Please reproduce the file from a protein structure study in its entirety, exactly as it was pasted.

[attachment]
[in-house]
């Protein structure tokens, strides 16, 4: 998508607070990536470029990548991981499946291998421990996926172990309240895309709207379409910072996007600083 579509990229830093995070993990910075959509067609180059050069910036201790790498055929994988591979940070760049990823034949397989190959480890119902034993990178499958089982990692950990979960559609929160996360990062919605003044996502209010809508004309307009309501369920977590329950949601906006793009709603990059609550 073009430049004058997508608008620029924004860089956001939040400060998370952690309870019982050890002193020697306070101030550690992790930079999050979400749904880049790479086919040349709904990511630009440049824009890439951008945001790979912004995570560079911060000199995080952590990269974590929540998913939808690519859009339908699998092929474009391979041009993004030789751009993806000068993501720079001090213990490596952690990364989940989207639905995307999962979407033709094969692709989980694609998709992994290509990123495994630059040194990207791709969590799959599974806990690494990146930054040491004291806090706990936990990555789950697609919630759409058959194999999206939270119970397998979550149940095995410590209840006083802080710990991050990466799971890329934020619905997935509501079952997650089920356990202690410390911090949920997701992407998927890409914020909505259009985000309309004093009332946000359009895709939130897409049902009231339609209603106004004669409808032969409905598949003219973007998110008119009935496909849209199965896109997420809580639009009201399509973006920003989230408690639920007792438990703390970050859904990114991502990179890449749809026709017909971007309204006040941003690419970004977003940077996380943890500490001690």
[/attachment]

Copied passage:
[in-house]
């Protein structure tokens, strides 16, 4: 998508607070990536470029990548991981499946291998421990996926172990309240895309709207379409910072996007600083 579509990229830093995070993990910075959509067609180059050069910036201790790498055929994988591979940070760049990823034949397989190959480890119902034993990178499958089982990692950990979960559609929160996360990062919605003044996502209010809508004309307009309501369920977590329950949601906006793009709603990059609550 073009430049004058997508608008620029924004860089956001939040400060998370952690309870019982050890002193020697306070101030550690992790930079999050979400749904880049790479086919040349709904990511630009440049824009890439951008945001790979912004995570560079911060000199995080952590990269974590929540998913939808690519859009339908699998092929474009391979041009993004030789751009993806000068993501720079001090213990490596952690990364989940989207639905995307999962979407033709094969692709989980694609998709992994290509990123495994630059040194990207791709969590799959599974806990690494990146930054040491004291806090706990936990990555789950697609919630759409058959194999999206939270119970397998979550149940095995410590209840006083802080710990991050990466799971890329934020619905997935509501079952997650089920356990202690410390911090949920997701992407998927890409914020909505259009985000309309004093009332946000359009895709939130897409049902009231339609209603106004004669409808032969409905598949003219973007998110008119009935496909849209199965896109997420809580639009009201399509973006920003989230408690639920007792438990703390970050859904990114991502990179890449749809026709017909971007309204006040941003690419970004977003940077996380943890500490001690």